Areas in which most businesses are vulnerable include:

  • Weak passwords and PINs 
  • Unsecure Wi-Fi network design for remote users
  • End of life PBX and hard phones  
  • Hardware/software missing critical updates 
  • Misconfigured system settings 
  • Lack of firewall and unnecessary protocols like H323 or IAX
  • No international calling restrictions or blocks on premium-rate numbers

As you begin assessing your systems, follow these five steps:

  1. List equipment inventory:  Create a list of all equipment and define the degree and nature of their vulnerabilities.
  2. Complete a risk assessment: Establish the economic impact or other impacts if the equipment is compromised, disconnected or damaged.  
  3. Build a vulnerability reduction plan: Prioritize high-risk assets and set mitigation controls. 
  4. Develop contingency plans: Implement a clear plan of action should a fraudulent attack occur across any of your systems. 
  5. Monitor for PBX network vulnerabilities: Regularly communicate with vendors for potential risks.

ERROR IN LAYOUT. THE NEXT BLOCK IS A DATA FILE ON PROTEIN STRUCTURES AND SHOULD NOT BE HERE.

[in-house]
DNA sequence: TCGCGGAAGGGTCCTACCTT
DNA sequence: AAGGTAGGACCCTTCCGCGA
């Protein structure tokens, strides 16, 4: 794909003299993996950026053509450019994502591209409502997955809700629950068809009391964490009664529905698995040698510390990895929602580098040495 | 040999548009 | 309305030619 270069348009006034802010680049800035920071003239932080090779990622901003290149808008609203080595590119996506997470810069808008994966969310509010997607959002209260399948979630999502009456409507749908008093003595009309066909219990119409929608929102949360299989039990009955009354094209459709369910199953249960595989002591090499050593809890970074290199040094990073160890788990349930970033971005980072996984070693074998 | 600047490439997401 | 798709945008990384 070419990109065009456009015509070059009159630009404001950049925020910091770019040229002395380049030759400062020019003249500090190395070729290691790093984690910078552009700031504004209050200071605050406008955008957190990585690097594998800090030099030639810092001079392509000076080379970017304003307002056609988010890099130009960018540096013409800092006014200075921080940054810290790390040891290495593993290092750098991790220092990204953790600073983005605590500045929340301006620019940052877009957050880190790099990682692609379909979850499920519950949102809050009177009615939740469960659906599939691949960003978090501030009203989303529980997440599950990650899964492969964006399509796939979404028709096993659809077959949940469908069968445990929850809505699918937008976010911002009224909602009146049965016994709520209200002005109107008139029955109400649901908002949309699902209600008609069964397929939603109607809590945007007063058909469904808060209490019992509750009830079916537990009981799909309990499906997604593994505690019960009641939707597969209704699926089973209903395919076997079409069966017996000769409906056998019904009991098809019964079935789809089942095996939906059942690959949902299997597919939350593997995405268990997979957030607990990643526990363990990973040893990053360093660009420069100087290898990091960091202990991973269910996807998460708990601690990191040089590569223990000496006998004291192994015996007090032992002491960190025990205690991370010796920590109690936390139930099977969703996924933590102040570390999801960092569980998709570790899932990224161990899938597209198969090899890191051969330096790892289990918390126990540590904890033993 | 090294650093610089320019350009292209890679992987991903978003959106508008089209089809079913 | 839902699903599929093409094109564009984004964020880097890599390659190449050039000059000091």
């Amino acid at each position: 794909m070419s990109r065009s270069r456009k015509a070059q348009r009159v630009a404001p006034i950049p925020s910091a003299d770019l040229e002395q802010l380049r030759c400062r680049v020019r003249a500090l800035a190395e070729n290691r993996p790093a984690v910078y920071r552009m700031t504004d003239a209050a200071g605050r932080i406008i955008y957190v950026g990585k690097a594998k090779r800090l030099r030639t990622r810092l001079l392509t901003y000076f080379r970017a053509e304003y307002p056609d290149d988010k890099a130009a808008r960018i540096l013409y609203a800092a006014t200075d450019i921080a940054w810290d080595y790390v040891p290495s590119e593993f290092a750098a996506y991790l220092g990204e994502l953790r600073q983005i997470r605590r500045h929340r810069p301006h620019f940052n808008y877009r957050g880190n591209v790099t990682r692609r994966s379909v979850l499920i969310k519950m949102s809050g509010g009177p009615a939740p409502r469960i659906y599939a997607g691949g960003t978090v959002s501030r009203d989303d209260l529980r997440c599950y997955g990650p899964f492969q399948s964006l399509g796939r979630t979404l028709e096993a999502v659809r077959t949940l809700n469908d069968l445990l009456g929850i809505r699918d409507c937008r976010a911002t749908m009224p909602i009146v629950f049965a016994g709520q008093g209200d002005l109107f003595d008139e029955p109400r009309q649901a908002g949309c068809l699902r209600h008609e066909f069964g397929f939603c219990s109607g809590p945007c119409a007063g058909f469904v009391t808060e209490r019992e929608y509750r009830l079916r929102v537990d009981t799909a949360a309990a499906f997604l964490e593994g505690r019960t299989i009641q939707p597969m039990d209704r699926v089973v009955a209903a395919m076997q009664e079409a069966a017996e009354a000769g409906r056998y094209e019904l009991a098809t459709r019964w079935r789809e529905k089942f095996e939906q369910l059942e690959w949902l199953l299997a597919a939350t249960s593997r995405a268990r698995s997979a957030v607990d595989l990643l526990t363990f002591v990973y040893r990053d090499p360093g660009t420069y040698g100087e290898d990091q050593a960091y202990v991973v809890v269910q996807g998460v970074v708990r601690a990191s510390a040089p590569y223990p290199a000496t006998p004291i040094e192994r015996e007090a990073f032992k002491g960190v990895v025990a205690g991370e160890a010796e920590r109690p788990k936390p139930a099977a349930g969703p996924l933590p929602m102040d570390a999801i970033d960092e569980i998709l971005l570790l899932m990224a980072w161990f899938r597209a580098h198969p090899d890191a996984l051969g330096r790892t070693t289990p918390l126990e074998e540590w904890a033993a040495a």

2. Establish policy standards

Employees play a vital role in ensuring your network is secure. Implement company-wide training on security policy standards so they are aware of the role they play in mitigating toll fraud. Your security policy should cover three areas in particular:

  1. Passwords: Begin by implementing a robust password policy with strict requirements. It’s suggested that all passwords should:
    • Be 16 characters minimum
    • Include special characters
    • Require upper and lowercase letters 
    • Require numbers

Additionally, your IT team should require employee passwords to change on a regular basis. As a final best practice, define how many failed login attempts lead to blocked access.

2. Use and user responsibility: Many organizations require employees to sign a user responsibility agreement. This agreement acknowledges that the employee has: